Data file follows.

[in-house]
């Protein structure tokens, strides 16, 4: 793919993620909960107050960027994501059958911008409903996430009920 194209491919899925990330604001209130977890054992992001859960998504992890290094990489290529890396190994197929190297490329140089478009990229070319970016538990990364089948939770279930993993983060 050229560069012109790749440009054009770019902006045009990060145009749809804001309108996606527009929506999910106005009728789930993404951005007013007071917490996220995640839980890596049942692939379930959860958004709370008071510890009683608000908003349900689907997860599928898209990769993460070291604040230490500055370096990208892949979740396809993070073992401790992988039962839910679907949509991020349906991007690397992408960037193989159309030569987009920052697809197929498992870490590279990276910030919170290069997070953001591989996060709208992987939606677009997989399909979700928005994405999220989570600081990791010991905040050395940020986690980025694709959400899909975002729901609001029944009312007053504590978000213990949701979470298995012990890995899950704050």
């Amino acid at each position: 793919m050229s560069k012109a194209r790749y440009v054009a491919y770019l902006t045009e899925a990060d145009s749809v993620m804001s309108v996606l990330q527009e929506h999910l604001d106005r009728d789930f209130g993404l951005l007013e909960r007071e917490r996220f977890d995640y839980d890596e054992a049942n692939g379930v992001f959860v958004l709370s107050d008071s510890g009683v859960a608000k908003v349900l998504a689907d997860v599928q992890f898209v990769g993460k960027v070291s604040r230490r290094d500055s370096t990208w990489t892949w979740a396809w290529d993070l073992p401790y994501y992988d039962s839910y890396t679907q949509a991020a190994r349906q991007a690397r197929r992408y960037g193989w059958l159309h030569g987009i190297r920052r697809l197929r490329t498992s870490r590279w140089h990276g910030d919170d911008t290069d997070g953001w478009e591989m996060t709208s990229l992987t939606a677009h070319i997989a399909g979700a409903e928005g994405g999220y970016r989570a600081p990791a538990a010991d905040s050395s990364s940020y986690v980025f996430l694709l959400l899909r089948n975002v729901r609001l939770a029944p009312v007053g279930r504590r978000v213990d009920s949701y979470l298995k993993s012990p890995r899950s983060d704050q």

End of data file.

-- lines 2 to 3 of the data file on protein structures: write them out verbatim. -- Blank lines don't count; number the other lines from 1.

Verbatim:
């Protein structure tokens, strides 16, 4: 793919993620909960107050960027994501059958911008409903996430009920 194209491919899925990330604001209130977890054992992001859960998504992890290094990489290529890396190994197929190297490329140089478009990229070319970016538990990364089948939770279930993993983060 050229560069012109790749440009054009770019902006045009990060145009749809804001309108996606527009929506999910106005009728789930993404951005007013007071917490996220995640839980890596049942692939379930959860958004709370008071510890009683608000908003349900689907997860599928898209990769993460070291604040230490500055370096990208892949979740396809993070073992401790992988039962839910679907949509991020349906991007690397992408960037193989159309030569987009920052697809197929498992870490590279990276910030919170290069997070953001591989996060709208992987939606677009997989399909979700928005994405999220989570600081990791010991905040050395940020986690980025694709959400899909975002729901609001029944009312007053504590978000213990949701979470298995012990890995899950704050």
């Amino acid at each position: 793919m050229s560069k012109a194209r790749y440009v054009a491919y770019l902006t045009e899925a990060d145009s749809v993620m804001s309108v996606l990330q527009e929506h999910l604001d106005r009728d789930f209130g993404l951005l007013e909960r007071e917490r996220f977890d995640y839980d890596e054992a049942n692939g379930v992001f959860v958004l709370s107050d008071s510890g009683v859960a608000k908003v349900l998504a689907d997860v599928q992890f898209v990769g993460k960027v070291s604040r230490r290094d500055s370096t990208w990489t892949w979740a396809w290529d993070l073992p401790y994501y992988d039962s839910y890396t679907q949509a991020a190994r349906q991007a690397r197929r992408y960037g193989w059958l159309h030569g987009i190297r920052r697809l197929r490329t498992s870490r590279w140089h990276g910030d919170d911008t290069d997070g953001w478009e591989m996060t709208s990229l992987t939606a677009h070319i997989a399909g979700a409903e928005g994405g999220y970016r989570a600081p990791a538990a010991d905040s050395s990364s940020y986690v980025f996430l694709l959400l899909r089948n975002v729901r609001l939770a029944p009312v007053g279930r504590r978000v213990d009920s949701y979470l298995k993993s012990p890995r899950s983060d704050q």